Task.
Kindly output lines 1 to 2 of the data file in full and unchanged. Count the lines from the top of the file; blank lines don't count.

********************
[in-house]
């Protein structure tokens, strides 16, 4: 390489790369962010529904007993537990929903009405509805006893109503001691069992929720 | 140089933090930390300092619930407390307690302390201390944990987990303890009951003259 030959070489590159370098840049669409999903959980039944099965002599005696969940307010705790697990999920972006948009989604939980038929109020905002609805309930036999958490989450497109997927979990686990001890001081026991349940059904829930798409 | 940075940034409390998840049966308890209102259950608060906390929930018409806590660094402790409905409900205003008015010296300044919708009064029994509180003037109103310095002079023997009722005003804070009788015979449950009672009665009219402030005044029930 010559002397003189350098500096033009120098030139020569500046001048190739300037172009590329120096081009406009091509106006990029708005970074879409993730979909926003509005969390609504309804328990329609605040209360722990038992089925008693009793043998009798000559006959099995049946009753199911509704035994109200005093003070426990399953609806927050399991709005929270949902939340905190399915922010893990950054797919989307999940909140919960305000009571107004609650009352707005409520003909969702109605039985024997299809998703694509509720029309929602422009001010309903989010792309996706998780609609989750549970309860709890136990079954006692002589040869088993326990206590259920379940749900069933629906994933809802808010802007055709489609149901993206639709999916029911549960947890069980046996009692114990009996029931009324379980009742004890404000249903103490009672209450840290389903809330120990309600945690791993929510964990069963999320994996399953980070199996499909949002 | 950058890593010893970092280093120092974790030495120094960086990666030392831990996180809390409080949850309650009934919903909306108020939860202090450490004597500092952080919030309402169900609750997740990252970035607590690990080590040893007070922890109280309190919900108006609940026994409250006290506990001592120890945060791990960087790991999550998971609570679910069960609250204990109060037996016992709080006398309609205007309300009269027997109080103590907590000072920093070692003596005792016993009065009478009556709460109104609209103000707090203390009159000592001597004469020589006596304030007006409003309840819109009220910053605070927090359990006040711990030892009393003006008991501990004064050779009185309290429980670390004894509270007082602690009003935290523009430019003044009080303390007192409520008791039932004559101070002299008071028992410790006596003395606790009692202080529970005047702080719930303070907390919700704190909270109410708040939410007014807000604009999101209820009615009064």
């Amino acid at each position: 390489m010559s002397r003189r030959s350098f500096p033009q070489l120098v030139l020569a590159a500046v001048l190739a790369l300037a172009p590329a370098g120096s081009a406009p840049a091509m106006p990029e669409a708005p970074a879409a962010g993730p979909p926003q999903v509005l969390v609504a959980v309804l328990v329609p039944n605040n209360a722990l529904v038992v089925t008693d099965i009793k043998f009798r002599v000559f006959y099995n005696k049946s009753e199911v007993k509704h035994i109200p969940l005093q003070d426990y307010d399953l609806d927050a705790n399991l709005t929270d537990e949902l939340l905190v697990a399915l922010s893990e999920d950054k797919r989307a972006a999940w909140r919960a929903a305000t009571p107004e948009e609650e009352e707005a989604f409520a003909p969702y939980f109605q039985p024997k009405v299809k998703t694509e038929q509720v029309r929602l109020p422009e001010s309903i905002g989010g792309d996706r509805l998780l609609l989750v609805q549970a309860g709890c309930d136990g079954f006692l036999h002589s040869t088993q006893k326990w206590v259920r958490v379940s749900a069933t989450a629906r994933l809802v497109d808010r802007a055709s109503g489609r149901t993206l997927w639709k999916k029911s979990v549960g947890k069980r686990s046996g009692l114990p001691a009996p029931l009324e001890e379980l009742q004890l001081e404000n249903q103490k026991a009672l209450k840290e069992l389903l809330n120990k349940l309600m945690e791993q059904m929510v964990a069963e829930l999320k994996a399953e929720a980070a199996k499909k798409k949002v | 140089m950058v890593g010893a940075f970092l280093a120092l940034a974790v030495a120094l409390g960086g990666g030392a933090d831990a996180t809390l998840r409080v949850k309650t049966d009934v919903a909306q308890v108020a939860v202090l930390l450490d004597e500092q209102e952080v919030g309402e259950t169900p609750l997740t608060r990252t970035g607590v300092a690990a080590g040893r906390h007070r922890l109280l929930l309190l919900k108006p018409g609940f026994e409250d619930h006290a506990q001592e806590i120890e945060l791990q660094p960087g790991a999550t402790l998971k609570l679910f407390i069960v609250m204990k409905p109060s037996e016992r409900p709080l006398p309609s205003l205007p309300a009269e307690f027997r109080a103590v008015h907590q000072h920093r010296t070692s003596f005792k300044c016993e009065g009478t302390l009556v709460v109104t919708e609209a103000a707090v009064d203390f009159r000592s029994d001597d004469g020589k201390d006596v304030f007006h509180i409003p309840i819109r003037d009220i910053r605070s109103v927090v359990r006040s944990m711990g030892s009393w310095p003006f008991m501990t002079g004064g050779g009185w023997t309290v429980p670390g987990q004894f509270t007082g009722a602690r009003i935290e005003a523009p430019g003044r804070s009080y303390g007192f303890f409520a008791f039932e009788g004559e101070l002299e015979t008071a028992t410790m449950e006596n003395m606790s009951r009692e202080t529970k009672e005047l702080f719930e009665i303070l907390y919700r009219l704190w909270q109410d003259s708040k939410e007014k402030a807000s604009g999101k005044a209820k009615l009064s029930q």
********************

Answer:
[in-house]
């Protein structure tokens, strides 16, 4: 390489790369962010529904007993537990929903009405509805006893109503001691069992929720 | 140089933090930390300092619930407390307690302390201390944990987990303890009951003259 030959070489590159370098840049669409999903959980039944099965002599005696969940307010705790697990999920972006948009989604939980038929109020905002609805309930036999958490989450497109997927979990686990001890001081026991349940059904829930798409 | 940075940034409390998840049966308890209102259950608060906390929930018409806590660094402790409905409900205003008015010296300044919708009064029994509180003037109103310095002079023997009722005003804070009788015979449950009672009665009219402030005044029930 010559002397003189350098500096033009120098030139020569500046001048190739300037172009590329120096081009406009091509106006990029708005970074879409993730979909926003509005969390609504309804328990329609605040209360722990038992089925008693009793043998009798000559006959099995049946009753199911509704035994109200005093003070426990399953609806927050399991709005929270949902939340905190399915922010893990950054797919989307999940909140919960305000009571107004609650009352707005409520003909969702109605039985024997299809998703694509509720029309929602422009001010309903989010792309996706998780609609989750549970309860709890136990079954006692002589040869088993326990206590259920379940749900069933629906994933809802808010802007055709489609149901993206639709999916029911549960947890069980046996009692114990009996029931009324379980009742004890404000249903103490009672209450840290389903809330120990309600945690791993929510964990069963999320994996399953980070199996499909949002 | 950058890593010893970092280093120092974790030495120094960086990666030392831990996180809390409080949850309650009934919903909306108020939860202090450490004597500092952080919030309402169900609750997740990252970035607590690990080590040893007070922890109280309190919900108006609940026994409250006290506990001592120890945060791990960087790991999550998971609570679910069960609250204990109060037996016992709080006398309609205007309300009269027997109080103590907590000072920093070692003596005792016993009065009478009556709460109104609209103000707090203390009159000592001597004469020589006596304030007006409003309840819109009220910053605070927090359990006040711990030892009393003006008991501990004064050779009185309290429980670390004894509270007082602690009003935290523009430019003044009080303390007192409520008791039932004559101070002299008071028992410790006596003395606790009692202080529970005047702080719930303070907390919700704190909270109410708040939410007014807000604009999101209820009615009064």